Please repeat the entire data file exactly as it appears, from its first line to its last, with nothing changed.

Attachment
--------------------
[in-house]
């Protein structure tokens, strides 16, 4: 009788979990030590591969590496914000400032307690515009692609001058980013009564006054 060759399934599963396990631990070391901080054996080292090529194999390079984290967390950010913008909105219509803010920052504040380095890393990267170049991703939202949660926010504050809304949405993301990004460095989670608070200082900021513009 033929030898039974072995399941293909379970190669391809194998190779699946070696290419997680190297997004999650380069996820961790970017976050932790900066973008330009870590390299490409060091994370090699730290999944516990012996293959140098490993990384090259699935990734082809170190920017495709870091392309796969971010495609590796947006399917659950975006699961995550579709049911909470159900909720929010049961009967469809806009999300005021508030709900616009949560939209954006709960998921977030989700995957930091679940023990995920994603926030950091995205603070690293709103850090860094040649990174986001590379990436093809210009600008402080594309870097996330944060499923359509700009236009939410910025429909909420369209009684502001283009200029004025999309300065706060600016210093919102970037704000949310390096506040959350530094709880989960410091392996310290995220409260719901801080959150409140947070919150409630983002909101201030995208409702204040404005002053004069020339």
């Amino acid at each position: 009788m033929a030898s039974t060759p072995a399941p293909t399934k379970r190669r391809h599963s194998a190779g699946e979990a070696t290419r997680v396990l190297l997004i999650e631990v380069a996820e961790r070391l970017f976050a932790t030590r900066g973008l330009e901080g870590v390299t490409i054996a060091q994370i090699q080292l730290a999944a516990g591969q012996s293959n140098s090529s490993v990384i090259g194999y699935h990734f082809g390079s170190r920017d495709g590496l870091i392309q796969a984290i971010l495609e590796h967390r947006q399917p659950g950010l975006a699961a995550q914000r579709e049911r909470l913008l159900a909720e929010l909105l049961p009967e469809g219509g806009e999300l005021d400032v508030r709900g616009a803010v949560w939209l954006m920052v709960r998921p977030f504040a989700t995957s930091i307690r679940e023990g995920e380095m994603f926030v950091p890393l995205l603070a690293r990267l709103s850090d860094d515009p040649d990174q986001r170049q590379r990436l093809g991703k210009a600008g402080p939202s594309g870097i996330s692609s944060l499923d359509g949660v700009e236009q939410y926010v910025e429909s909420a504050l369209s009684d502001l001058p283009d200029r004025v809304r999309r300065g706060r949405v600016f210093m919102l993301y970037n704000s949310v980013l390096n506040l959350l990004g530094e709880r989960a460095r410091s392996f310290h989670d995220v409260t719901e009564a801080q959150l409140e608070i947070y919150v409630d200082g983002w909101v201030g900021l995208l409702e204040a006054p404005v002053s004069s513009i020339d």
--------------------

[in-house]
């Protein structure tokens, strides 16, 4: 009788979990030590591969590496914000400032307690515009692609001058980013009564006054 060759399934599963396990631990070391901080054996080292090529194999390079984290967390950010913008909105219509803010920052504040380095890393990267170049991703939202949660926010504050809304949405993301990004460095989670608070200082900021513009 033929030898039974072995399941293909379970190669391809194998190779699946070696290419997680190297997004999650380069996820961790970017976050932790900066973008330009870590390299490409060091994370090699730290999944516990012996293959140098490993990384090259699935990734082809170190920017495709870091392309796969971010495609590796947006399917659950975006699961995550579709049911909470159900909720929010049961009967469809806009999300005021508030709900616009949560939209954006709960998921977030989700995957930091679940023990995920994603926030950091995205603070690293709103850090860094040649990174986001590379990436093809210009600008402080594309870097996330944060499923359509700009236009939410910025429909909420369209009684502001283009200029004025999309300065706060600016210093919102970037704000949310390096506040959350530094709880989960410091392996310290995220409260719901801080959150409140947070919150409630983002909101201030995208409702204040404005002053004069020339």
């Amino acid at each position: 009788m033929a030898s039974t060759p072995a399941p293909t399934k379970r190669r391809h599963s194998a190779g699946e979990a070696t290419r997680v396990l190297l997004i999650e631990v380069a996820e961790r070391l970017f976050a932790t030590r900066g973008l330009e901080g870590v390299t490409i054996a060091q994370i090699q080292l730290a999944a516990g591969q012996s293959n140098s090529s490993v990384i090259g194999y699935h990734f082809g390079s170190r920017d495709g590496l870091i392309q796969a984290i971010l495609e590796h967390r947006q399917p659950g950010l975006a699961a995550q914000r579709e049911r909470l913008l159900a909720e929010l909105l049961p009967e469809g219509g806009e999300l005021d400032v508030r709900g616009a803010v949560w939209l954006m920052v709960r998921p977030f504040a989700t995957s930091i307690r679940e023990g995920e380095m994603f926030v950091p890393l995205l603070a690293r990267l709103s850090d860094d515009p040649d990174q986001r170049q590379r990436l093809g991703k210009a600008g402080p939202s594309g870097i996330s692609s944060l499923d359509g949660v700009e236009q939410y926010v910025e429909s909420a504050l369209s009684d502001l001058p283009d200029r004025v809304r999309r300065g706060r949405v600016f210093m919102l993301y970037n704000s949310v980013l390096n506040l959350l990004g530094e709880r989960a460095r410091s392996f310290h989670d995220v409260t719901e009564a801080q959150l409140e608070i947070y919150v409630d200082g983002w909101v201030g900021l995208l409702e204040a006054p404005v002053s004069s513009i020339d």